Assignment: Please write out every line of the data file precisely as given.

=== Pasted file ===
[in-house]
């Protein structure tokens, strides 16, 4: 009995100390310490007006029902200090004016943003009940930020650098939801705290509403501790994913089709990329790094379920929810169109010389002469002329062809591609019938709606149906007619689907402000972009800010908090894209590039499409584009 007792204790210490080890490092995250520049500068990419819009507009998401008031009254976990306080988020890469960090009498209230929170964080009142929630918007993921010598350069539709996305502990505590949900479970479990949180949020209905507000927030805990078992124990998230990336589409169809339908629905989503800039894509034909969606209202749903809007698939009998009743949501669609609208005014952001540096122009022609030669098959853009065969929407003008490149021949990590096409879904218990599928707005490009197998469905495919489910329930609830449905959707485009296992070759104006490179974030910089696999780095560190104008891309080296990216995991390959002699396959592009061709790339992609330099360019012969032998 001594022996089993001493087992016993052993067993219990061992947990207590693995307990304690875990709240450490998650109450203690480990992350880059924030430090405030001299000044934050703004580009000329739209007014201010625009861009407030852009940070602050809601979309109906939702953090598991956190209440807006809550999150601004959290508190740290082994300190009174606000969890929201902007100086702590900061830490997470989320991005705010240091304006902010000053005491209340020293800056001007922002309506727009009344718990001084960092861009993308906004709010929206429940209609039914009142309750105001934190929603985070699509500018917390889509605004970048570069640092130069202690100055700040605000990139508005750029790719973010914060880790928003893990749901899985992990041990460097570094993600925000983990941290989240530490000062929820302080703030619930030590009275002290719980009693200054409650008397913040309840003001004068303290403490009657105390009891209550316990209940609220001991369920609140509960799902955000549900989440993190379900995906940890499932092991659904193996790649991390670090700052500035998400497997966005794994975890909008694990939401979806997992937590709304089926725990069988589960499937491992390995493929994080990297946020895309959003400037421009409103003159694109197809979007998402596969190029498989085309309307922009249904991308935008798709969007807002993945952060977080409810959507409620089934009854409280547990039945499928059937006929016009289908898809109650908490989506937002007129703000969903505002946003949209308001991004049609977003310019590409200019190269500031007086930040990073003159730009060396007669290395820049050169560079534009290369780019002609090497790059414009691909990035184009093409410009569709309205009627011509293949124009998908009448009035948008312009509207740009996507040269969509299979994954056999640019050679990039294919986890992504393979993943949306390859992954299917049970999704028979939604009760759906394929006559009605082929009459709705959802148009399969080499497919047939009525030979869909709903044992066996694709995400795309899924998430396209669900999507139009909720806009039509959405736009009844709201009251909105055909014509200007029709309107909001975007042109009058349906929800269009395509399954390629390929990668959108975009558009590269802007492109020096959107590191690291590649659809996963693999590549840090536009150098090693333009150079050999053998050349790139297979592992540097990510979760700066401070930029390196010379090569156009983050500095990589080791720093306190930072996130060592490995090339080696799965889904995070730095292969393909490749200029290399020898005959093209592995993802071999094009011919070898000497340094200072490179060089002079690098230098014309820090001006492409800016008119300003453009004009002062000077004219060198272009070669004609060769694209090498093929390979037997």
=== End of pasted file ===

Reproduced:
[in-house]
């Protein structure tokens, strides 16, 4: 009995100390310490007006029902200090004016943003009940930020650098939801705290509403501790994913089709990329790094379920929810169109010389002469002329062809591609019938709606149906007619689907402000972009800010908090894209590039499409584009 007792204790210490080890490092995250520049500068990419819009507009998401008031009254976990306080988020890469960090009498209230929170964080009142929630918007993921010598350069539709996305502990505590949900479970479990949180949020209905507000927030805990078992124990998230990336589409169809339908629905989503800039894509034909969606209202749903809007698939009998009743949501669609609208005014952001540096122009022609030669098959853009065969929407003008490149021949990590096409879904218990599928707005490009197998469905495919489910329930609830449905959707485009296992070759104006490179974030910089696999780095560190104008891309080296990216995991390959002699396959592009061709790339992609330099360019012969032998 001594022996089993001493087992016993052993067993219990061992947990207590693995307990304690875990709240450490998650109450203690480990992350880059924030430090405030001299000044934050703004580009000329739209007014201010625009861009407030852009940070602050809601979309109906939702953090598991956190209440807006809550999150601004959290508190740290082994300190009174606000969890929201902007100086702590900061830490997470989320991005705010240091304006902010000053005491209340020293800056001007922002309506727009009344718990001084960092861009993308906004709010929206429940209609039914009142309750105001934190929603985070699509500018917390889509605004970048570069640092130069202690100055700040605000990139508005750029790719973010914060880790928003893990749901899985992990041990460097570094993600925000983990941290989240530490000062929820302080703030619930030590009275002290719980009693200054409650008397913040309840003001004068303290403490009657105390009891209550316990209940609220001991369920609140509960799902955000549900989440993190379900995906940890499932092991659904193996790649991390670090700052500035998400497997966005794994975890909008694990939401979806997992937590709304089926725990069988589960499937491992390995493929994080990297946020895309959003400037421009409103003159694109197809979007998402596969190029498989085309309307922009249904991308935008798709969007807002993945952060977080409810959507409620089934009854409280547990039945499928059937006929016009289908898809109650908490989506937002007129703000969903505002946003949209308001991004049609977003310019590409200019190269500031007086930040990073003159730009060396007669290395820049050169560079534009290369780019002609090497790059414009691909990035184009093409410009569709309205009627011509293949124009998908009448009035948008312009509207740009996507040269969509299979994954056999640019050679990039294919986890992504393979993943949306390859992954299917049970999704028979939604009760759906394929006559009605082929009459709705959802148009399969080499497919047939009525030979869909709903044992066996694709995400795309899924998430396209669900999507139009909720806009039509959405736009009844709201009251909105055909014509200007029709309107909001975007042109009058349906929800269009395509399954390629390929990668959108975009558009590269802007492109020096959107590191690291590649659809996963693999590549840090536009150098090693333009150079050999053998050349790139297979592992540097990510979760700066401070930029390196010379090569156009983050500095990589080791720093306190930072996130060592490995090339080696799965889904995070730095292969393909490749200029290399020898005959093209592995993802071999094009011919070898000497340094200072490179060089002079690098230098014309820090001006492409800016008119300003453009004009002062000077004219060198272009070669004609060769694209090498093929390979037997």